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Data Analytics vs Data Science Comparison

Article | March 17, 2020

The terms data science and data analytics are not unfamiliar with individuals who function within the technology field. Indeed, these two terms seem the same and most people use them as synonyms for each other. However, a large proportion of individuals are not aware that there is actually a difference between data science and data analytics.It is pertinent that individuals whose work revolves around these terms or the information and technology industries, should know how to use these terms in the appropriate contexts. The reason for this is quite simple: the right usage of these terms has significant impacts on the management and productivity of a business, especially in today’s rapidly data-dependent world.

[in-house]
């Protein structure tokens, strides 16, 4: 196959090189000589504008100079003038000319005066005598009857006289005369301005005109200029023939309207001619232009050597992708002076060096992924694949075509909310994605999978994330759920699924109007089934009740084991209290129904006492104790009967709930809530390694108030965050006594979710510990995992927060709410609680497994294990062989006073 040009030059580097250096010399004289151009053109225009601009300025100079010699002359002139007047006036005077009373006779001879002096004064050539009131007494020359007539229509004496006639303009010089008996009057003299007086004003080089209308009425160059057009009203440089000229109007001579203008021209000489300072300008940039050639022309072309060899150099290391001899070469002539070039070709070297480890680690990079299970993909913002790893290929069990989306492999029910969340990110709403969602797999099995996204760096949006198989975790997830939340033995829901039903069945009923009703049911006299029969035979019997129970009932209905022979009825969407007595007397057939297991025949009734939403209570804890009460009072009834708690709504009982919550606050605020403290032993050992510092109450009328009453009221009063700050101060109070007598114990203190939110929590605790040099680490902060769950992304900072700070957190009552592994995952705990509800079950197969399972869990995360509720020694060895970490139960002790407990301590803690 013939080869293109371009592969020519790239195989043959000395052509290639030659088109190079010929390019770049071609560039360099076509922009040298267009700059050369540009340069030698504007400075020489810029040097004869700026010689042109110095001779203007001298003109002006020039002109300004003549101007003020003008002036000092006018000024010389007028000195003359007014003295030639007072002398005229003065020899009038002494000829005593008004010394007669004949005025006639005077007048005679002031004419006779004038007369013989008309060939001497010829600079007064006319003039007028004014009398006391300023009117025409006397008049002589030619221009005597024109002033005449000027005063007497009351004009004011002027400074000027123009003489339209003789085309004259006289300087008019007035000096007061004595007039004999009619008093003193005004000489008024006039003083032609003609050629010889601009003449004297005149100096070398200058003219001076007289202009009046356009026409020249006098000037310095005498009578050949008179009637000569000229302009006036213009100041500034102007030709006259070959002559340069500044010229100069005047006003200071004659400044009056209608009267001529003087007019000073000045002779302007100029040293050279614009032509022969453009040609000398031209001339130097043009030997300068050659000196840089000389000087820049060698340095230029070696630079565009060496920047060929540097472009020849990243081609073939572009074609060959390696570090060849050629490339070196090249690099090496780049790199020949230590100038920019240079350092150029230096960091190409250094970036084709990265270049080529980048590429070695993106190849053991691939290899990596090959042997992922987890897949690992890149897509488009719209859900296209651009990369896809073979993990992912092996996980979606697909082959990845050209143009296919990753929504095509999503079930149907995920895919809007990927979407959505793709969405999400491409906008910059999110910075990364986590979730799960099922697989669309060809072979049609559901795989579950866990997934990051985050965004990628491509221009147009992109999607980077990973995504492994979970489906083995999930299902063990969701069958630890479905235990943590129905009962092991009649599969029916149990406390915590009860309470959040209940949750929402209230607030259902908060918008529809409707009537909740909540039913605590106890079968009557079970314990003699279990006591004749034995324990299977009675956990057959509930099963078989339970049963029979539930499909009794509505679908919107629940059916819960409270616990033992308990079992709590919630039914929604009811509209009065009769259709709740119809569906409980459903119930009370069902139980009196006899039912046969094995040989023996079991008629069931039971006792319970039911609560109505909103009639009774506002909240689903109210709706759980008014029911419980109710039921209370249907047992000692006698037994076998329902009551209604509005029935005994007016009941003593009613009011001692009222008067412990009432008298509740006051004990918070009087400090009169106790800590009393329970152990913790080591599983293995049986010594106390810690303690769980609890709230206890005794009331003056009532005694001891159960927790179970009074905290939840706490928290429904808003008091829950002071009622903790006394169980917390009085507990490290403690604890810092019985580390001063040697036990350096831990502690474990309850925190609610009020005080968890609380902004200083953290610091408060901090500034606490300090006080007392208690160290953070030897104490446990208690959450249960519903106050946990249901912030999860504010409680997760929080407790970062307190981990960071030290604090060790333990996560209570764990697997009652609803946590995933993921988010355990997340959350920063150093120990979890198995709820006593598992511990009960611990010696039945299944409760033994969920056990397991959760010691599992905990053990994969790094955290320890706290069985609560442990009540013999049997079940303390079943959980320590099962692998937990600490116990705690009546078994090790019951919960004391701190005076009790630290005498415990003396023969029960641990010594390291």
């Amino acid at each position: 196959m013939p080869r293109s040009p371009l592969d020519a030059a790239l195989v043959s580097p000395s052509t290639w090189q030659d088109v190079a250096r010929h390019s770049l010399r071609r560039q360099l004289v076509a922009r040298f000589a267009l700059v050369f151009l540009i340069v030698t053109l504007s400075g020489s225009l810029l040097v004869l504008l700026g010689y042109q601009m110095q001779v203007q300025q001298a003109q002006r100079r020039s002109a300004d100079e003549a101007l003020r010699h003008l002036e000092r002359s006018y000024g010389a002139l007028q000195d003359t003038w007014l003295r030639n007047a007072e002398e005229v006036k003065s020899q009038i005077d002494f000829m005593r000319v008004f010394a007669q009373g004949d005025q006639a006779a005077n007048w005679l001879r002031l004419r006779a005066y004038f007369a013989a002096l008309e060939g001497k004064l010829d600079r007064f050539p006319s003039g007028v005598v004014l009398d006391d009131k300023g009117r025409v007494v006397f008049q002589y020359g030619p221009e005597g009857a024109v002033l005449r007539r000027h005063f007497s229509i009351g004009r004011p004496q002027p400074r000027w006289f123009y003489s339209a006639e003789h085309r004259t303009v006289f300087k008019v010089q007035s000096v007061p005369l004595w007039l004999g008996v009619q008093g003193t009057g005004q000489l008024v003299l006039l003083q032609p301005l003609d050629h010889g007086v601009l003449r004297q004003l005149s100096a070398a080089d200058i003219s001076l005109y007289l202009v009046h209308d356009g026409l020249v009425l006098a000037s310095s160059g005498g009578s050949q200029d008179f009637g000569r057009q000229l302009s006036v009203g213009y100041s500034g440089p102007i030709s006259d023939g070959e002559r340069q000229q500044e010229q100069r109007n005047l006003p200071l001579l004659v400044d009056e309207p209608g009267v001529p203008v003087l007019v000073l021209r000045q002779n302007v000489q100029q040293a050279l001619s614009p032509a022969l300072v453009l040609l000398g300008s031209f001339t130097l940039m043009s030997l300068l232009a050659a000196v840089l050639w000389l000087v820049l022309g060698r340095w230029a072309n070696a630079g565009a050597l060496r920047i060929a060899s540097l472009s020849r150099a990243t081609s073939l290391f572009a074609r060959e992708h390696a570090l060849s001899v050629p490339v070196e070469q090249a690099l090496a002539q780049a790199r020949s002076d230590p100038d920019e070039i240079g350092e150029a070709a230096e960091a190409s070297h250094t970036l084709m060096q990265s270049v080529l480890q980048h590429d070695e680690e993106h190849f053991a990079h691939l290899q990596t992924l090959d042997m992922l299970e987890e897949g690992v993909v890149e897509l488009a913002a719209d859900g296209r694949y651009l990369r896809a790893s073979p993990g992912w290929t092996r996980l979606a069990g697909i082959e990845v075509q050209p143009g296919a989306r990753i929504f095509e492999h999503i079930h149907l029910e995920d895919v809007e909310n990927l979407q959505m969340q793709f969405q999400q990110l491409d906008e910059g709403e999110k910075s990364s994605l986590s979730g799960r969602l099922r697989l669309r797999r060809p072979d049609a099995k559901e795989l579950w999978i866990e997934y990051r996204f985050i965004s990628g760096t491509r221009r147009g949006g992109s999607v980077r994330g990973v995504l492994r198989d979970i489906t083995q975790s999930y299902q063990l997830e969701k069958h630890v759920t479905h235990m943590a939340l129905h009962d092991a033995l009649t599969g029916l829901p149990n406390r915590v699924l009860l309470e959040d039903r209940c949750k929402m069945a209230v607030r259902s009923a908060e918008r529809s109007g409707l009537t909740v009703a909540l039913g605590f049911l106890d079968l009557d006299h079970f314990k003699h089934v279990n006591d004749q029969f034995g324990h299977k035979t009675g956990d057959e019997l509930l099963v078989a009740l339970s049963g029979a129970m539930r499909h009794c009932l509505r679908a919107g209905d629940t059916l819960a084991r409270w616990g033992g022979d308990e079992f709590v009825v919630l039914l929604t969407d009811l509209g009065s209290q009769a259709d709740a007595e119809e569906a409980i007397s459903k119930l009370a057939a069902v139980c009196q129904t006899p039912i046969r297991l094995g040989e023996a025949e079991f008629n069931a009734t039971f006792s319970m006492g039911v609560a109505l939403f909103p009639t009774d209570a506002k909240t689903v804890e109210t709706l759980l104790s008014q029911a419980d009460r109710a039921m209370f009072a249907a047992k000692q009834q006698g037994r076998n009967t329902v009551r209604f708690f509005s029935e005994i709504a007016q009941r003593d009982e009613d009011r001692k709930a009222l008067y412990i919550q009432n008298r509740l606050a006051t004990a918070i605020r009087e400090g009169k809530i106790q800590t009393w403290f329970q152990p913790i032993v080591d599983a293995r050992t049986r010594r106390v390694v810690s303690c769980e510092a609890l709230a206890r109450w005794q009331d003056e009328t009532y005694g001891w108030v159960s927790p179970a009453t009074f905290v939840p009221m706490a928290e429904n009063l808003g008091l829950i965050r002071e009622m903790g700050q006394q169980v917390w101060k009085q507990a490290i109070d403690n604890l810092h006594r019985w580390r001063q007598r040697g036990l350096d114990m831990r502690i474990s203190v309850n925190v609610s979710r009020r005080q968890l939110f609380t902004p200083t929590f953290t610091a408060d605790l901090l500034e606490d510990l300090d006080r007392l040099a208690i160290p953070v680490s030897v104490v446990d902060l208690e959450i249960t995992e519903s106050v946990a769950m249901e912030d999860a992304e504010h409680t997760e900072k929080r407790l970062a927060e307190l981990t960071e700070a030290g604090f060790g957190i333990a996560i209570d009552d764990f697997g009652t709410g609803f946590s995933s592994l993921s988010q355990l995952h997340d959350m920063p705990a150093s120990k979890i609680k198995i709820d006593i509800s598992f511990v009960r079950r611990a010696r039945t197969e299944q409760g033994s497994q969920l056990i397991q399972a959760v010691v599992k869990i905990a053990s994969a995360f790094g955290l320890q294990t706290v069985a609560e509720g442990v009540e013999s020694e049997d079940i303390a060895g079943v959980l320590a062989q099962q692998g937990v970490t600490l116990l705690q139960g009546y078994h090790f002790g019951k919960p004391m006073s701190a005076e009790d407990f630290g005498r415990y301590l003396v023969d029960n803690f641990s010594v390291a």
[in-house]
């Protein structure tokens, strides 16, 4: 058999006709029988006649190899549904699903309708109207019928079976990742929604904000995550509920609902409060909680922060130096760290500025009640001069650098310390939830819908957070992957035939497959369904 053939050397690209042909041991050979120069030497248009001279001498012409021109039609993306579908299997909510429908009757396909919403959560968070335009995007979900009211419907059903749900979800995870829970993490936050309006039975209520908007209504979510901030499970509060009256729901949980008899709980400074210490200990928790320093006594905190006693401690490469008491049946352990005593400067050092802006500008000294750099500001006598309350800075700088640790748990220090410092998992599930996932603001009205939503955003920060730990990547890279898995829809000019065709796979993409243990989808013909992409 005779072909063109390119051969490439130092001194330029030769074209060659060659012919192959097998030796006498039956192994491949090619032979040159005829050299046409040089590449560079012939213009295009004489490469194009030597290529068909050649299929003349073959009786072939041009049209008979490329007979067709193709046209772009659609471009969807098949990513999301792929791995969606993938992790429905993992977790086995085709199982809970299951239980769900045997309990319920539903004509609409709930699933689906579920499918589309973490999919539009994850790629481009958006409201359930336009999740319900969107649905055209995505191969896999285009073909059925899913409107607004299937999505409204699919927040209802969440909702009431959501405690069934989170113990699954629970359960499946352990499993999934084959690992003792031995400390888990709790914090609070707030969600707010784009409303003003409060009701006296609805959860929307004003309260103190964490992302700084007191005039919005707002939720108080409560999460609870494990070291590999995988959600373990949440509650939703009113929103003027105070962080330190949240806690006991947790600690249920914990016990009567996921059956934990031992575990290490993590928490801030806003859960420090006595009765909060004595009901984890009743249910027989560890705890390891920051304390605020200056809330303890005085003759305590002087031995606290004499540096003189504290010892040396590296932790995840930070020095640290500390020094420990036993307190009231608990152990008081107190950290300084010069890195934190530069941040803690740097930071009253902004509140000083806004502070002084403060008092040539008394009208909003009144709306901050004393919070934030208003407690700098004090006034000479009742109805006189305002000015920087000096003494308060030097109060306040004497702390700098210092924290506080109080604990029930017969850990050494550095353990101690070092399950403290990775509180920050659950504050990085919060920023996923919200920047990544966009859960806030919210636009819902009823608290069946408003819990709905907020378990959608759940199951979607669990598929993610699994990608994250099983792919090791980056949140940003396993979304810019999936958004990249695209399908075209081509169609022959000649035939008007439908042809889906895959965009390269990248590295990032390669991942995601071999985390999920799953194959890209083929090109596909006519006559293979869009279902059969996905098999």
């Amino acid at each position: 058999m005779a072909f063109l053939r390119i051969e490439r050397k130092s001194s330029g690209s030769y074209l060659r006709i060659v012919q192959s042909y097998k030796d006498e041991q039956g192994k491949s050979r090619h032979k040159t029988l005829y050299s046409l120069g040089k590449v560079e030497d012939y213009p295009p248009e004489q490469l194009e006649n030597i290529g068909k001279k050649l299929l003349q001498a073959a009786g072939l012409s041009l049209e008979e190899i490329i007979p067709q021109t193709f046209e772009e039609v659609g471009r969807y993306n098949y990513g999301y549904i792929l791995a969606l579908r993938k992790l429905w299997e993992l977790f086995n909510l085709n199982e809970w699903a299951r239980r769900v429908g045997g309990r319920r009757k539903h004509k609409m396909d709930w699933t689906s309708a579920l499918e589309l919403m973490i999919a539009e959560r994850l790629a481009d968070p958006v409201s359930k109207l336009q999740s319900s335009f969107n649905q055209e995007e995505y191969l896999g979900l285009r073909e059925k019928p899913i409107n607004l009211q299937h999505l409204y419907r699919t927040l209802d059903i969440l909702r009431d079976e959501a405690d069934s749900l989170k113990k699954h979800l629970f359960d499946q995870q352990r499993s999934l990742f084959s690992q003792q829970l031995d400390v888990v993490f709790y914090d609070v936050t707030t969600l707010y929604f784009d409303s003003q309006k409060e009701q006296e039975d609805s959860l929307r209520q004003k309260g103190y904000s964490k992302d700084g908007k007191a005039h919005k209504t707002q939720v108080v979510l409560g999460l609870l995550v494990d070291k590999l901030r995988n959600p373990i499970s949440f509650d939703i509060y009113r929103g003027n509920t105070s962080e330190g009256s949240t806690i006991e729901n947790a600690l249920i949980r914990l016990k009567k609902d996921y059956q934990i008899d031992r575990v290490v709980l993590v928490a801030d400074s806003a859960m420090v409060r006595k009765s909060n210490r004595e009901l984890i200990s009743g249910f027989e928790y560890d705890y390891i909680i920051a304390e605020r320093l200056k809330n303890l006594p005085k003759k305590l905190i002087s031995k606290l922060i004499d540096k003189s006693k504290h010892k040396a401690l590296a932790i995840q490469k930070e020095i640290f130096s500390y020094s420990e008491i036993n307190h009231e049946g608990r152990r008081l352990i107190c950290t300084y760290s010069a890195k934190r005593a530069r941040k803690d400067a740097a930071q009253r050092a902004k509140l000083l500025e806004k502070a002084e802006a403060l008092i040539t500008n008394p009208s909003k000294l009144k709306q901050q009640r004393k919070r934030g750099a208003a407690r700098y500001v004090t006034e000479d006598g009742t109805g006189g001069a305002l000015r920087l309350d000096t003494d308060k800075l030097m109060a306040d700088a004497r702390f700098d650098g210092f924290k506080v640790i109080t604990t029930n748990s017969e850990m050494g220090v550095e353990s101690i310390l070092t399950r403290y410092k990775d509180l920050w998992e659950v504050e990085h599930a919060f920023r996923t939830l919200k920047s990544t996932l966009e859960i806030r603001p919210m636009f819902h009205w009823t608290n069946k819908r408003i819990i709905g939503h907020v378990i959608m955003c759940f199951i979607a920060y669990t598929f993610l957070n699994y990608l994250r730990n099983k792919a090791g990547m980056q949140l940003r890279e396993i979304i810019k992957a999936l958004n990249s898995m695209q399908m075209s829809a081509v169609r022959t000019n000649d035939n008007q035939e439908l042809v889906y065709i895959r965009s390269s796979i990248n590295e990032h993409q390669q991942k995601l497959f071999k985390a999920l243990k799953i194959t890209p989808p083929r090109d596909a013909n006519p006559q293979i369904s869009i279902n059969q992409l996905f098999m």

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How Should Data Science Teams Deal with Operational Tasks?

Article | April 16, 2021